ESPE Abstracts (2014) 82 P-D-2-1-586

Thyroid Function and Autoimmunity and Their Relation to Weight Status in Healthy Children and Adolescents

Emilio García-Garcíaa, Rafael Galera-Martínezb, Icíar García-Escobarc, Patricia Oliva-Pérezb, José L. Gómez-Llorenteb, Jerónimo Momblanb, María A. Vázquez-Lópezb & Antonio Bonillo Peralesb

aVirgen del Rocío Hospital, Sevilla, Spain; bTorrecárdenas Hospital, Almería, Spain; cPunta de Europa Hospital, Algeciras, Spain

Background: The interrelationships between body weight and thyroid status are complex. Serum TSH is typically increased in obese compared with lean individuals. Several mechanisms leading to hyperthyrotropinemia have been hypothesized.

Objective and hypotheses: To compare thyroid function and autoimmunity in normal, overweight and obese healthy children and adolescents in our population. To analyse any metabolic risk factor related to hyperthyrotropinemia.

Method: Cross-sectional epidemiological study. By a multistage probability sampling 1317 children and adolescents aged between 2 and 16 were selected. Physical and laboratory examination were performed including weight, height, waist circumference, neck palpation, blood pressure, glucose, insulin, triglycerides, HDL-cholesterol, urinary iodine, free thyroxine (T4), TSH, antiperoxidase, and antithyroglobulin antibodies. Thyroid autoimmunity was diagnosed when any antibody was positive. BMI was calculated and obesity and overweight were diagnosed using the threshold proposed by the International Obesity Task Force for children and adolescents. χ2 and ANOVA tests were used.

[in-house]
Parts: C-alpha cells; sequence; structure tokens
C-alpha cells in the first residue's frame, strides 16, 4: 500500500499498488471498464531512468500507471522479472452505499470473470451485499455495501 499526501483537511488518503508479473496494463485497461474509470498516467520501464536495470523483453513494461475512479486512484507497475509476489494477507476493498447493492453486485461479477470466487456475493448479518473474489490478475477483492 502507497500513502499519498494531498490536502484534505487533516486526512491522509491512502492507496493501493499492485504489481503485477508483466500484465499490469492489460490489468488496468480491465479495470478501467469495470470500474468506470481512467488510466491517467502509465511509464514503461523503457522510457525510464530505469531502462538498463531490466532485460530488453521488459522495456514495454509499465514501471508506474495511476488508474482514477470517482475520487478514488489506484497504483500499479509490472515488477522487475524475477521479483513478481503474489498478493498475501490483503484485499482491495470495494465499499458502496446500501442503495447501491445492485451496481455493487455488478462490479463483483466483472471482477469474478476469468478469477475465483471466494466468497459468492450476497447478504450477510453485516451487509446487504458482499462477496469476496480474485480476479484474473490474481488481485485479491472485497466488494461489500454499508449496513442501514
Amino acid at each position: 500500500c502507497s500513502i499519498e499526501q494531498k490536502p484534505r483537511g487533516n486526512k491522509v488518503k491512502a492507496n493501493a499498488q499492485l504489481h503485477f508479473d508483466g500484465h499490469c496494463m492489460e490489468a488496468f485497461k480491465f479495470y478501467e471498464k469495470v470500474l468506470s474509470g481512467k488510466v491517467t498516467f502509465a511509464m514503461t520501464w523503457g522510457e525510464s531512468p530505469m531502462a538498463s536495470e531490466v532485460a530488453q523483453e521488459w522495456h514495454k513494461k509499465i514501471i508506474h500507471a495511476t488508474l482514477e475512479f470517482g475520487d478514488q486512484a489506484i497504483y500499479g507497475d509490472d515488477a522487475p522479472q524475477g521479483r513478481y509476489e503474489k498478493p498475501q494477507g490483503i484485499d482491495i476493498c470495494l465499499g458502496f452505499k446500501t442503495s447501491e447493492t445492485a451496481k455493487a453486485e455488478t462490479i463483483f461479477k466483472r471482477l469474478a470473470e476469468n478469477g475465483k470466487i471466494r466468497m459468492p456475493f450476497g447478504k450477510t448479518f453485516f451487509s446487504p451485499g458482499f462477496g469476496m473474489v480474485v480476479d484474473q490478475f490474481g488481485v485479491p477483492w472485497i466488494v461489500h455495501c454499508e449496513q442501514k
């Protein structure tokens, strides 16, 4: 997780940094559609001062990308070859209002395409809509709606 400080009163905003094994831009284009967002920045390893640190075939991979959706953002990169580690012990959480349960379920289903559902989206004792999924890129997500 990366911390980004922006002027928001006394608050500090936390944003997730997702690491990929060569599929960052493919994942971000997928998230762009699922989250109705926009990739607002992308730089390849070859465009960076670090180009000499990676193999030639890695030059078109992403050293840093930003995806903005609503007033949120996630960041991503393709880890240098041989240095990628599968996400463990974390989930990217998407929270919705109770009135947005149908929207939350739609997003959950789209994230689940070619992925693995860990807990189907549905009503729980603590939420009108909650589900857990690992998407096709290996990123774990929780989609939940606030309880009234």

Results: TSH levels (mU/l) were significantly higher in the obese (3.12 (2.44)) (mean (S.D.)) than in the overweight (2.79 (1.51)) and normal children and adolescents (2.73 (1.30)) (P=0.02), while T4 and urinary iodine levels did not differ. Prevalence of thyroid autoimmunity was lower in normal (2.9%) than in overweight (6.3%) and obese individuals (5.6%) (p=0.02). When excluding subjects with autoimmunity, TSH levels were less different comparing the three groups: obese 2.98 (1.17), overweight 2.73 (1.17), and normal weight 2.72 (1.19) (P=0.09). Hyperthyrotropinemia in obese and overweight children and adolescents was not related to any variable.

Conclusion: TSH levels are significantly higher in obese than in overweight and normal children and adolescents. Significance is statistical but not clinical. Hyperthyrotropinemia in obese and overweight children and adolescents is not related to any cardiovascular risk factor.